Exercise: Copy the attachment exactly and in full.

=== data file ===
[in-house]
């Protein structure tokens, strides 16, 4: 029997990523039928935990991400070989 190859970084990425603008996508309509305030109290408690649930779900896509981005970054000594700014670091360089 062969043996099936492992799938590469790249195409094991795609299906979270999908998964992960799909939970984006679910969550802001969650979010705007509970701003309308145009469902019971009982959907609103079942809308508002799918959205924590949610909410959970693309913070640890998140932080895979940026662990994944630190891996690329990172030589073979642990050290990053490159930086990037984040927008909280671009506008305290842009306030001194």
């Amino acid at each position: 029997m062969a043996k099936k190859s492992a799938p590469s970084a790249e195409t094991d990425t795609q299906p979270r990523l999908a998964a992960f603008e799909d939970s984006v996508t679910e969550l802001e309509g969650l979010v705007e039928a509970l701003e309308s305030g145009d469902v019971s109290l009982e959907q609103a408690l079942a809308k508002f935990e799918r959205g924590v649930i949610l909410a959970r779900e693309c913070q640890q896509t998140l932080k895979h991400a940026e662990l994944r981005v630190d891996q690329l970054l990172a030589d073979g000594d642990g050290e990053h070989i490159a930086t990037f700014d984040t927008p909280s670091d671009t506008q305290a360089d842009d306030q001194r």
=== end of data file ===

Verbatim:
[in-house]
């Protein structure tokens, strides 16, 4: 029997990523039928935990991400070989 190859970084990425603008996508309509305030109290408690649930779900896509981005970054000594700014670091360089 062969043996099936492992799938590469790249195409094991795609299906979270999908998964992960799909939970984006679910969550802001969650979010705007509970701003309308145009469902019971009982959907609103079942809308508002799918959205924590949610909410959970693309913070640890998140932080895979940026662990994944630190891996690329990172030589073979642990050290990053490159930086990037984040927008909280671009506008305290842009306030001194």
């Amino acid at each position: 029997m062969a043996k099936k190859s492992a799938p590469s970084a790249e195409t094991d990425t795609q299906p979270r990523l999908a998964a992960f603008e799909d939970s984006v996508t679910e969550l802001e309509g969650l979010v705007e039928a509970l701003e309308s305030g145009d469902v019971s109290l009982e959907q609103a408690l079942a809308k508002f935990e799918r959205g924590v649930i949610l909410a959970r779900e693309c913070q640890q896509t998140l932080k895979h991400a940026e662990l994944r981005v630190d891996q690329l970054l990172a030589d073979g000594d642990g050290e990053h070989i490159a930086t990037f700014d984040t927008p909280s670091d671009t506008q305290a360089d842009d306030q001194r």